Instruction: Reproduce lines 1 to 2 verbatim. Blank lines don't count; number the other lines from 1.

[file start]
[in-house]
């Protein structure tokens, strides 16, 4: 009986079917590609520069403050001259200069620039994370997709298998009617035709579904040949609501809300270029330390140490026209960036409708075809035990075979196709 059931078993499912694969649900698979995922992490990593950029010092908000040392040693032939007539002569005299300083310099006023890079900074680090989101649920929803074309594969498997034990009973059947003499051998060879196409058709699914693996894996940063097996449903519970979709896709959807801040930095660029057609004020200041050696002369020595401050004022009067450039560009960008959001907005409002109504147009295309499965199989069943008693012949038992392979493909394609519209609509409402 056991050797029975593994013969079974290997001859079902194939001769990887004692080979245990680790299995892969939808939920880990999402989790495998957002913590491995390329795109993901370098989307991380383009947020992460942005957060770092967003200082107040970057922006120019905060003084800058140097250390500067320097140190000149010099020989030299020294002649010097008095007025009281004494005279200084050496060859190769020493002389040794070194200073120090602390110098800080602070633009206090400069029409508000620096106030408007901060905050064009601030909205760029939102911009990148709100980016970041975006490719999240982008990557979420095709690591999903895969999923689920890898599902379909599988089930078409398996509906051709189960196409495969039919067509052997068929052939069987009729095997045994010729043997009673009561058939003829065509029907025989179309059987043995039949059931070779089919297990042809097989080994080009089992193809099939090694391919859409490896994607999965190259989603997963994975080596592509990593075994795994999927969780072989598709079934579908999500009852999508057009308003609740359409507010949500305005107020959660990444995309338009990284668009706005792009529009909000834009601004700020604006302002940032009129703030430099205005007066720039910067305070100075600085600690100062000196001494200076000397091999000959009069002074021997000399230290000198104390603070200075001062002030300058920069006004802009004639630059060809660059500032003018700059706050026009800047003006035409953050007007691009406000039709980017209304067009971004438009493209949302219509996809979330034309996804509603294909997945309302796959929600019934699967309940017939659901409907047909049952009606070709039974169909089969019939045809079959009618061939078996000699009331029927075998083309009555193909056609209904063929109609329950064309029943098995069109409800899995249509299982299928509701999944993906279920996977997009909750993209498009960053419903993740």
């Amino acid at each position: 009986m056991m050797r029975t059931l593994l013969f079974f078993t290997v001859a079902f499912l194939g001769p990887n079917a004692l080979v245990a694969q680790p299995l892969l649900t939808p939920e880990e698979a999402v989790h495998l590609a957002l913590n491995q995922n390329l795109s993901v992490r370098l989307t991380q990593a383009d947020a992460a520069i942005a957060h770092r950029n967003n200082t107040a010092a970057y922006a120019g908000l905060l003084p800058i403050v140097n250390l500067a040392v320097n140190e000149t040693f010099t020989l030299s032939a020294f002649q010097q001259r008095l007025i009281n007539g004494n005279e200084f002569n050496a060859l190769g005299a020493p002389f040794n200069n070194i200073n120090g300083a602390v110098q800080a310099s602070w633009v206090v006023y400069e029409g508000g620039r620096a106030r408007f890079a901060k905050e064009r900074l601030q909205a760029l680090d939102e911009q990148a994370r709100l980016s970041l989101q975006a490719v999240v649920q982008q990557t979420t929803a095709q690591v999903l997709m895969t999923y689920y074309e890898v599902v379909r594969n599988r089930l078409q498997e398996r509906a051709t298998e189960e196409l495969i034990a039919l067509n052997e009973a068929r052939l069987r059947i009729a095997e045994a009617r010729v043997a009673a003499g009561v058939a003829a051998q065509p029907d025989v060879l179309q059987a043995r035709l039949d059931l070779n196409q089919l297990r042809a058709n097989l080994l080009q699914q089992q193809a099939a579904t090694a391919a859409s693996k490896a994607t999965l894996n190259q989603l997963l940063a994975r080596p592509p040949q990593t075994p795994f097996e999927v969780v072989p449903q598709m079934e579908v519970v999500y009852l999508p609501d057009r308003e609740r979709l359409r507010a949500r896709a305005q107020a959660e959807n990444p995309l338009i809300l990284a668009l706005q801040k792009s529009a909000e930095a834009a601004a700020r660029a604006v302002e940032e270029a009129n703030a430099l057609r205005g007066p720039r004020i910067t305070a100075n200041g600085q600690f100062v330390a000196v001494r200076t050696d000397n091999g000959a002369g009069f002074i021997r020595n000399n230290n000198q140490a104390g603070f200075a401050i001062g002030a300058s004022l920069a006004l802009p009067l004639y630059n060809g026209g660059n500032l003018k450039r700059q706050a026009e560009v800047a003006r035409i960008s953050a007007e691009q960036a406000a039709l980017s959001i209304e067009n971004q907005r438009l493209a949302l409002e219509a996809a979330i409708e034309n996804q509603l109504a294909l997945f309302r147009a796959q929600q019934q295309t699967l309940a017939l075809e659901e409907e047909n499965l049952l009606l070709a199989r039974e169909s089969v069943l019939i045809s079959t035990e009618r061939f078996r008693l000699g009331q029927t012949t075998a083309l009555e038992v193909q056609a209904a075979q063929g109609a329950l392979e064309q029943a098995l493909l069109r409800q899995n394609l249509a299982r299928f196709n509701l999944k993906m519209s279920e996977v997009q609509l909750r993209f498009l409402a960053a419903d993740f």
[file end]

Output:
[in-house]
């Protein structure tokens, strides 16, 4: 009986079917590609520069403050001259200069620039994370997709298998009617035709579904040949609501809300270029330390140490026209960036409708075809035990075979196709 059931078993499912694969649900698979995922992490990593950029010092908000040392040693032939007539002569005299300083310099006023890079900074680090989101649920929803074309594969498997034990009973059947003499051998060879196409058709699914693996894996940063097996449903519970979709896709959807801040930095660029057609004020200041050696002369020595401050004022009067450039560009960008959001907005409002109504147009295309499965199989069943008693012949038992392979493909394609519209609509409402 056991050797029975593994013969079974290997001859079902194939001769990887004692080979245990680790299995892969939808939920880990999402989790495998957002913590491995390329795109993901370098989307991380383009947020992460942005957060770092967003200082107040970057922006120019905060003084800058140097250390500067320097140190000149010099020989030299020294002649010097008095007025009281004494005279200084050496060859190769020493002389040794070194200073120090602390110098800080602070633009206090400069029409508000620096106030408007901060905050064009601030909205760029939102911009990148709100980016970041975006490719999240982008990557979420095709690591999903895969999923689920890898599902379909599988089930078409398996509906051709189960196409495969039919067509052997068929052939069987009729095997045994010729043997009673009561058939003829065509029907025989179309059987043995039949059931070779089919297990042809097989080994080009089992193809099939090694391919859409490896994607999965190259989603997963994975080596592509990593075994795994999927969780072989598709079934579908999500009852999508057009308003609740359409507010949500305005107020959660990444995309338009990284668009706005792009529009909000834009601004700020604006302002940032009129703030430099205005007066720039910067305070100075600085600690100062000196001494200076000397091999000959009069002074021997000399230290000198104390603070200075001062002030300058920069006004802009004639630059060809660059500032003018700059706050026009800047003006035409953050007007691009406000039709980017209304067009971004438009493209949302219509996809979330034309996804509603294909997945309302796959929600019934699967309940017939659901409907047909049952009606070709039974169909089969019939045809079959009618061939078996000699009331029927075998083309009555193909056609209904063929109609329950064309029943098995069109409800899995249509299982299928509701999944993906279920996977997009909750993209498009960053419903993740």